Cybercriminals are known opportunists. They will take advantage of anything newsworthy and craft their schemes around (for example) sporting events like FIFA and the Olympics. As the London 2012 Olympics opening event draws near, we can expect a surge of spammed messages that leverage this event.
Below are some spammed messages we’ve spotted using the 2012 Olympics as bait, one involved an email that says “winning notification”, another message asks for personal details in exchange for a prize, and another that asks users to notify a specific contact person. Users who fall for any of these traps are at risk of having their information stolen or their machines infected with malware. Some spam may even lead to monetary loss.
Prize, Free Tickets in Exchange for Your Information
The first Olympic-related spam we’ve seen is an email that asks for personal information. For users to willingly give these details, the message inform recipients that they won free tickets. However to claim their prizes, users must divulge personal information such as home address/location, marital status, and even occupation. The message also stretches the truth further by informing users they won a big amount of cash prize.
Malware Disguised as Prize Notification
We have also encountered several messages supposedly related to London Olympics 2012 that arrive with attachments disguised as “winning notifications” and contain the details of the prize. Curious users who download and open the attachments are actually executing malicious files. Below is a sample email:
In a different spam run, we noticed a message with an attached file that is actually a Trojan (detected as TROJ_ARTIEF.ZIGS) that exploits RTF Stack Buffer Overflow Vulnerability (CVE-2010-3333). Once exploit is successful, the malware drops the backdoor BKDR_CYSXL.A. Based on our analysis, this backdoor connects to remote user who may perform commands onto the infected system. What’s more alarming is that systems infected with backdoors are vulnerable to other threats, which may include malware that steal online banking credentials (passwords, usernames etc.).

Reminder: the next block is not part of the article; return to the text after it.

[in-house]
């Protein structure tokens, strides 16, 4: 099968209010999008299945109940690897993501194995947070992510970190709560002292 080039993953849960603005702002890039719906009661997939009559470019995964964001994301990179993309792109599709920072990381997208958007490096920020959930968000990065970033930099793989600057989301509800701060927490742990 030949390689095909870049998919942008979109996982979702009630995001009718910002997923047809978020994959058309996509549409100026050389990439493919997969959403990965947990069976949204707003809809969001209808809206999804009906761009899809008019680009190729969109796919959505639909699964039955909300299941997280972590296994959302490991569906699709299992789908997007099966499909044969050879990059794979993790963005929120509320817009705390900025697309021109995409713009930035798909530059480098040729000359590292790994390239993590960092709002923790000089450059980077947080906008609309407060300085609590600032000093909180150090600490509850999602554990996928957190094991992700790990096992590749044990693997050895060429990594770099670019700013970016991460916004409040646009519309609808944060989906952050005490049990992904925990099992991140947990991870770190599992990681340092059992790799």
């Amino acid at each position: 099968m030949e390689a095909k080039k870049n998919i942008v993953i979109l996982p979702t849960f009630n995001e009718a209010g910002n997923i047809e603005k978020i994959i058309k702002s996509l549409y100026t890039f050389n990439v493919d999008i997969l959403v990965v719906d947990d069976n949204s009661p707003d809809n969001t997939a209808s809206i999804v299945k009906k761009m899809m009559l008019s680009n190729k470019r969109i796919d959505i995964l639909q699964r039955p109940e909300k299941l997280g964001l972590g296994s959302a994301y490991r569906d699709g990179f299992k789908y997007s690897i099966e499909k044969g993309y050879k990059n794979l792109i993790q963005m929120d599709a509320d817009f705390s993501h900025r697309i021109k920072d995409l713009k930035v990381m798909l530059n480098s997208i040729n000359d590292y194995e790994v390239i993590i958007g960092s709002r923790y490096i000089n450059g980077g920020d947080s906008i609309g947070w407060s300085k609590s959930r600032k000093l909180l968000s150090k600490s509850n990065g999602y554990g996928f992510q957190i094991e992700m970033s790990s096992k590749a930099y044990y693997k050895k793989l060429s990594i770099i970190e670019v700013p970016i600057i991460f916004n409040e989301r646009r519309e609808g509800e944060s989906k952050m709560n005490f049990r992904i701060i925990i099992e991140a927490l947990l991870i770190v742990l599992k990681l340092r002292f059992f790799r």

Spam Asking Users to Contact Specific People
The third type of spam may look legitimate at first. To look authentic, the messages may spoof well-known entities like Visa and contain contact details of a supposed coordinator or contact person affiliated with the fake promo.
In the message, recipients are instructed to contact the supposed “coordinator” indicated in these messages. Once users send replies to the addresses, they will receive a reply from the scammer with instructions on how to claim their prizes. Eventually, users would be asked to disclose personal information. The scammers behind this threat may ask users for account details or deposit money to specific bank accounts, in order to get their prize.
Why These Spam Remain
These types of scams are nothing new. Some of its previous incarnations include spam claiming to be associated with the Beijing Olympics 2008 and the Torino Winter Games. So why is this still a threat to users? Cybercriminals are still earning money from this threat. Senior Threat Researcher Robert McArdle believes that “…attackers are still using these because these scams are still giving them successful margins. Social engineering has worked for years and there are little signs of that changing.” Thus, so long as users are still falling for this trap, scammers will continue to create new spam runs using events like the London Olympics to make a quick buck.
Trend Micro protects users from this threat via Smart Protection Network™, specifically web reputation service that blocks these messages from even arriving to users’ in-boxes. File reputation service, on the other hand, detects and deletes the related malware.
Users can also prevent these threats by doing some simple checking of emails. They should be wary of these tell-tale signs:
- Sloppy/unprofessional email format
- Obvious grammar mistakes
- Claim of an unbelievable amount of cash prize
For the latest news about the upcoming Olympics and related contests, users should rely on credible news sources/sites. To know more about how to better protect yourself from this threat, you may read our Digital Life e-guide How Social Engineering Works and our FAQ article Sports as Bait: Cybercriminals Play to Win.